Saturday, December 2, 2017

Refused The Shape of Punk To Come (1998) Review

Refused "The Shape of Punk To Come" (1998) LP Cover
The year was 1998, and I was fully into punk, hardcore, and a lot of other musical styles. None of my friends were into all the music that I was into, and I wouldn’t share much with them, because they didn’t agree with a lot of the bands that I enjoyed. I had to just hide a lot of it, or rather just spend time alone listening to cassettes in my bedroom alone. I would read big books and play a lot of records, and well, this was one of the most intriguing to me. I learned about Refused through their music video for “New Noise” which aired on Punkorama television in the late 1990s in Los Angeles. That’s where Epitaph Records would release music videos for play late night on Saturday nights, and I would record them on VHS tapes. Either way, Refused “The Shape of Punk To Come: A Chimerical Bombination in 12 Bursts” came through my stereo in late 1998 and blew me away. The record was released on October 27, 1998 on Burning Heart Records, and it is one of my favorite post-hardcore records of all time.

Post Hardcore and Walls of Guitar


I loved the stuff that Botch and Training For Utopia did for hardcore, as the brought walls of distortion and noise to their recordings. Snapcase did the same thing, bringing chaos and melody into a room and beating the crap out of it. Well, Refused did the same thing, with a focus on a lot of different genres, including punk rock, post-punk, and even jazz. They would include techno elements on this record as well, with a range of singing and screaming that is equally chaotic and simply enjoyable to listen to. The lyrical elements all combine to tell you a story of punk’s angst and futurism, with a focus on a lot of different elements including self loathing, politics, and more. There’s a focus on guitar work here, and the chaos of the guitars hits you like a wall of noise. The band was nothing short of loud and chaotic, and it’s interesting to see how the band was able to create such iconic music, and then break up shortly after.

Every Instrument Matters


Often times with hardcore and punk ,some of the instruments get lost in the chaos. But with “The Shape of Punk To Come”, Refused managed to include a sound for every element. That includes many instruments that you may not know are included in this record. The personnel played a variety of things, including guitars, samples, synthesizers, bass guitar, melodica, cello, violin, upright bass, and tambourine. You hear every sound in your headphones, and through your speakers. Of course Dennis Lyxzen screams the vocals a great deal, but that’s not lost amidst the noise of the record with lots of attention paid to the guitar work, and the drums specifically. Tracks that make a lot of focus on the instruments include “Liberation Frequency”, “New Noise”, “Protest Song 86”, and “The Deadly Rhythm”. These songs all bring forth chaos and melody, with a wall of distortion and drums that you cannot really dismiss as just one genre.

What Is Punk? By Refused


Refused really wanted to put out a great deal of music into this release, and it shows. The album is nearly an hour long, and has songs that are longer than the average punk rock disc. Not only that, there’s sounds that go beyond your ordinary punk tune, especially if you compare this record to the pop punk records that were exploding in 1998 and throughout the 1990s for that matter. While everyone was melodic and angsty, this was more political, and threw around a lot more ideas than what the regular punkers were doing. It’s actually an interesting attempt to overtake punk rock with the same sensibilities that Ornette Coleman did in 1959 with his jazz record with a similar title. The band pulled through a lot of guitar work on this record, and they redefined what punk and hardcore could be with 12 tracks of noise, art, and avant-garde range.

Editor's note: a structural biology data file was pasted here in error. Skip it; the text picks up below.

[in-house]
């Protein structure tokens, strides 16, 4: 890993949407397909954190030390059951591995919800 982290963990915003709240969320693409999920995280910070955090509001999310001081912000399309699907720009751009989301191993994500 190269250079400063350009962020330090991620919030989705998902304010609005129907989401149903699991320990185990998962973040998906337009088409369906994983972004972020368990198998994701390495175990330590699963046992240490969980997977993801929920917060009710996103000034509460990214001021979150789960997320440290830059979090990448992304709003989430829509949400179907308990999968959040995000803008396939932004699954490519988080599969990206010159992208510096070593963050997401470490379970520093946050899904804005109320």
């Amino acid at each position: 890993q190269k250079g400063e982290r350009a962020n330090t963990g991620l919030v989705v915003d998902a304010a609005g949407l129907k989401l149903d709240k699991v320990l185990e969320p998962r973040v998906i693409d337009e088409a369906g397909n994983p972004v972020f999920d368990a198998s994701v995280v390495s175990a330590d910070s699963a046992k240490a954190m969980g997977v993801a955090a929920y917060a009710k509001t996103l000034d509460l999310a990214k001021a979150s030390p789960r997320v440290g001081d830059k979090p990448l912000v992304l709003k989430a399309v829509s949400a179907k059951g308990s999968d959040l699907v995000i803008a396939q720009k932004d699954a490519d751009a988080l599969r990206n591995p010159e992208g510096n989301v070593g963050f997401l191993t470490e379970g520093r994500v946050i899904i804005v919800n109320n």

From Sweden With Love


The band is from Sweden, and they managed to create an iconic record that is not only stellar in 1998, but is absolutely heavy and interesting in 2017 and beyond. There are so many elements on this record, and a lot of attention paid to the layering and recording. You don’t just get a screaming singer, you have a lot to listen to, including some incredible guitar work, some great bass guitar notes, and drums that are chaotic at times, and jazzy at others. There’s a layered approach to punk rock that Refused truly mastered here, and it’s a shame that they didn’t follow up this record until 2015. “The Shape of Punk To Come” knocks you in the mouth with noise, and then paints a picture within the punk rock and hardcore spectrum that you are not going to hear from many other artists, unless you love all genres of alternative music. They send you for a true loop of musical arrangements, that’s for sure.

I give Refused “The Shape of Punk To Come” a 4 out of 5.


Refused set a whole new level of punk and post hardcore mixed music with this record from 1998. It still holds up a great deal, and has inspired a lot of bands to cover, and perform their music. The band has a lot of gusto in this record, and it’s truly a masterpiece of genres that are heavy, without diving into cookie cutter, or cookie monster growling etc.

You can buy the deluxe edition of Refused “The Shape of Punk To Come” by clicking here, or stream it, I don’t care. It’s 55 minutes of music, and if you get the deluxe edition, you get a lot more to hear, and watch, as it comes with a DVD!

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